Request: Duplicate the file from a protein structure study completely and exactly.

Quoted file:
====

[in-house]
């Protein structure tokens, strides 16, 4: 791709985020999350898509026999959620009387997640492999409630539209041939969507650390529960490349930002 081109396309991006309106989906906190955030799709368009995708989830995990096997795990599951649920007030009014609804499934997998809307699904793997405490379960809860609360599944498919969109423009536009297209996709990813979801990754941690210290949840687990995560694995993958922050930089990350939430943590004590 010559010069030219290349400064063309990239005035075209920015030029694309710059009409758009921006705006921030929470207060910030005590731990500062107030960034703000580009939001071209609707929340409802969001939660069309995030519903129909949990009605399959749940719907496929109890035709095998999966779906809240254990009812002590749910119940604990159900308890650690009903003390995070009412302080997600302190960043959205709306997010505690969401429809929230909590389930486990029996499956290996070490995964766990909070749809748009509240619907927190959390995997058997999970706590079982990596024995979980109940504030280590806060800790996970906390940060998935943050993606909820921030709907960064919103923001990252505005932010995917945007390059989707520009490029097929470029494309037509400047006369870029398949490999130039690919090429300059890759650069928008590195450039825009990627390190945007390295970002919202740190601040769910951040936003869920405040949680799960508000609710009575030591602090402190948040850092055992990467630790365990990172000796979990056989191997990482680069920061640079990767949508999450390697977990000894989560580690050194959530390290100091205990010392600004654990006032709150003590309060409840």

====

[in-house]
């Protein structure tokens, strides 16, 4: 791709985020999350898509026999959620009387997640492999409630539209041939969507650390529960490349930002 081109396309991006309106989906906190955030799709368009995708989830995990096997795990599951649920007030009014609804499934997998809307699904793997405490379960809860609360599944498919969109423009536009297209996709990813979801990754941690210290949840687990995560694995993958922050930089990350939430943590004590 010559010069030219290349400064063309990239005035075209920015030029694309710059009409758009921006705006921030929470207060910030005590731990500062107030960034703000580009939001071209609707929340409802969001939660069309995030519903129909949990009605399959749940719907496929109890035709095998999966779906809240254990009812002590749910119940604990159900308890650690009903003390995070009412302080997600302190960043959205709306997010505690969401429809929230909590389930486990029996499956290996070490995964766990909070749809748009509240619907927190959390995997058997999970706590079982990596024995979980109940504030280590806060800790996970906390940060998935943050993606909820921030709907960064919103923001990252505005932010995917945007390059989707520009490029097929470029494309037509400047006369870029398949490999130039690919090429300059890759650069928008590195450039825009990627390190945007390295970002919202740190601040769910951040936003869920405040949680799960508000609710009575030591602090402190948040850092055992990467630790365990990172000796979990056989191997990482680069920061640079990767949508999450390697977990000894989560580690050194959530390290100091205990010392600004654990006032709150003590309060409840």